A step forward to a just transition
Improvements to work-life balance secured through negotiations
With soaring energy costs adding to the cost-of-living crisis, Belgian workers now face another pressing issue: the collapse of the childcare sector.
Austrian trade unionist Gerald Musger, who served as a member of Eurocadres Executive Committee from 1993 and vice-president from 2005 to 2013, has recently published a thesis examining the role trade unions play in advancing worker’s knowledge based.
One of the key elements that determines the development of a country in its scientific and research policy is its investment in research and development and innovation (R&D&I). The current…
The reduction of working hours has been a traditional demand of the working class and constitutes a necessary and fair request considering the evolution our working world has undergone in recent decades, the economic results achieved and the unequal distribution of these results.
The pandemic has made telework to become the rule and not the exception. And this might stay so also after the pandemic. Being a female professional, this implies an intensified double charge of professional work and private/family tasks.
COVID-19 is taking a toll on the mental health of people. The road to recovery risks worsening the stress epidemic Europe has been in for years.
While major European capitals continue to attract a growing number of highly skilled intra-EU mobile citizens and third-country nationals, professional women on the move may face many difficulties in re-entering the labour market, including periods of unemployment and deskilling in the host country.
In Europe, more women graduate with higher education degrees than men. And yet, men have higher income and get promoted more often than women. While the gender pay gap in Europe has stagnated, the efforts to reduce it has not.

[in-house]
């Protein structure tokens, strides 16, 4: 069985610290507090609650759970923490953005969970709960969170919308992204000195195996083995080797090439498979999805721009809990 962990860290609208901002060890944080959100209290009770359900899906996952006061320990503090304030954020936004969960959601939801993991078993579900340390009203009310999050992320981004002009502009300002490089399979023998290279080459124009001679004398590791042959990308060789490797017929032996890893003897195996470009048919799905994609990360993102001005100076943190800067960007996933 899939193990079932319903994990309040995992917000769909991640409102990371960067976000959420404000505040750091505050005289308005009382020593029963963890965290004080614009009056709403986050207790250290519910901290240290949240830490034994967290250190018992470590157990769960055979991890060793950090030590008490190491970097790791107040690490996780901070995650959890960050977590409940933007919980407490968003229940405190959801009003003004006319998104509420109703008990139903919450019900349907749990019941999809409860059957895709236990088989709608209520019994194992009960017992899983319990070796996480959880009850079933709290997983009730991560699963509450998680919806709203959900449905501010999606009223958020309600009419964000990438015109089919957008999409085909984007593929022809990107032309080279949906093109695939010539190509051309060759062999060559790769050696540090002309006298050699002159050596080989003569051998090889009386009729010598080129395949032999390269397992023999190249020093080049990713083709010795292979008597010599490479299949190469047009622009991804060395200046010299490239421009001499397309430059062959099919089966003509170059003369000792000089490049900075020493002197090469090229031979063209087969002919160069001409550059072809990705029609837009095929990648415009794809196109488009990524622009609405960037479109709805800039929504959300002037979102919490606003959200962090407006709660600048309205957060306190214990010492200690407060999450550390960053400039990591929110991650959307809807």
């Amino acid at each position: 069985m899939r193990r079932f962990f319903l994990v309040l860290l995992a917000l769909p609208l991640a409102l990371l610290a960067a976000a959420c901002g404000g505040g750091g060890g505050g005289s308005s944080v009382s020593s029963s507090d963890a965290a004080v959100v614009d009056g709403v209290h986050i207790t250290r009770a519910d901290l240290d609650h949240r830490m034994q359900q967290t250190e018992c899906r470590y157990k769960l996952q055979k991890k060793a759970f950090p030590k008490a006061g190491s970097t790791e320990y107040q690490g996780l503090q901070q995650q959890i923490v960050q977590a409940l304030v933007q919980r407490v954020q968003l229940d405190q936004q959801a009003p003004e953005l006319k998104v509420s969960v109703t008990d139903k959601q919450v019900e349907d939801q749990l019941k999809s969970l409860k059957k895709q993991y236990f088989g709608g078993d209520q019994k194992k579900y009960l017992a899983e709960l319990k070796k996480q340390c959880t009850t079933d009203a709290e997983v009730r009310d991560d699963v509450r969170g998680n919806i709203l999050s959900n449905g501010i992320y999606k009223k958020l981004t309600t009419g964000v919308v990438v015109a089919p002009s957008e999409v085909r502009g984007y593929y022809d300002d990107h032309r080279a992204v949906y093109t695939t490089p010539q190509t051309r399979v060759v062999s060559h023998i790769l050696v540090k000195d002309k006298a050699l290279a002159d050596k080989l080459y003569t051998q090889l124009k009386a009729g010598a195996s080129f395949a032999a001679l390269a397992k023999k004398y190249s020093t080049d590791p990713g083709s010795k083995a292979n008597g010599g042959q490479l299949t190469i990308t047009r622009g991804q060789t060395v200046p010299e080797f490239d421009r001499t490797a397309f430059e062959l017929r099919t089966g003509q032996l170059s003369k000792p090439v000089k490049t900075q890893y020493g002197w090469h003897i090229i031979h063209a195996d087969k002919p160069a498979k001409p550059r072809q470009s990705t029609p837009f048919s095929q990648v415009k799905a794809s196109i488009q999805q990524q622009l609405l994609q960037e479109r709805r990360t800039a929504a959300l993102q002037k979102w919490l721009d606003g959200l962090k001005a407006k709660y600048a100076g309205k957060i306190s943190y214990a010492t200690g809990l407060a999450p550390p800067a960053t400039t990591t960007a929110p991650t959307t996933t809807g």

Enabling both women and men to enjoy a good balance between their work and the rest of their lives is crucial not just for personal wellbeing, but also to reach major EU goals on employment and growth.
The globalised, high-tech economy means that the economic and social environment for which academic staff must prepare students and researchers, and in which they must embed research and innovation, is evolving.
Two things that we need more of to promote equality: women in company boards and management and men on parental leave.
In order to cope with what is a real public health concern, businesses must stop “dumping” their senior workers, and instead adapt so as to accommodate their specific skills and requirements, if they want to be socially responsible.
Face à ce qui est un véritable problème de santé publique, les entreprises, si elles veulent être socialement responsables, doivent cesser de « jeter » leurs salariés seniors mais adapter les organisations à leurs compétences et à leurs spécificités.
New technologies and an ever faster changing labour market requires of employees to adapt their skills and competences to stay employable. Trade unions have huge potential to accompany their members in this process.
The social partners need to take on the issue of mental health at work. Mental disorders are very common in Europe and are a major burden on society. There is also a need to clarify in legislation that occupational health and safety at work is not only about the physical workplace.
Everything a trade union does or says has an organising perspective. We communicate key political messages and we talk about image and, not least, how to become attractive and relevant for potential members. In Europe there are millions of them out there.
The financial crisis and the lack of jobs have caused brain drain, increasing migration of highly educated and skilled workers from the South and East to seek work in the North and West of Europe.
Many efforts are put in sensitising employers and employees to adhere the necessary attention to psychosocial risks.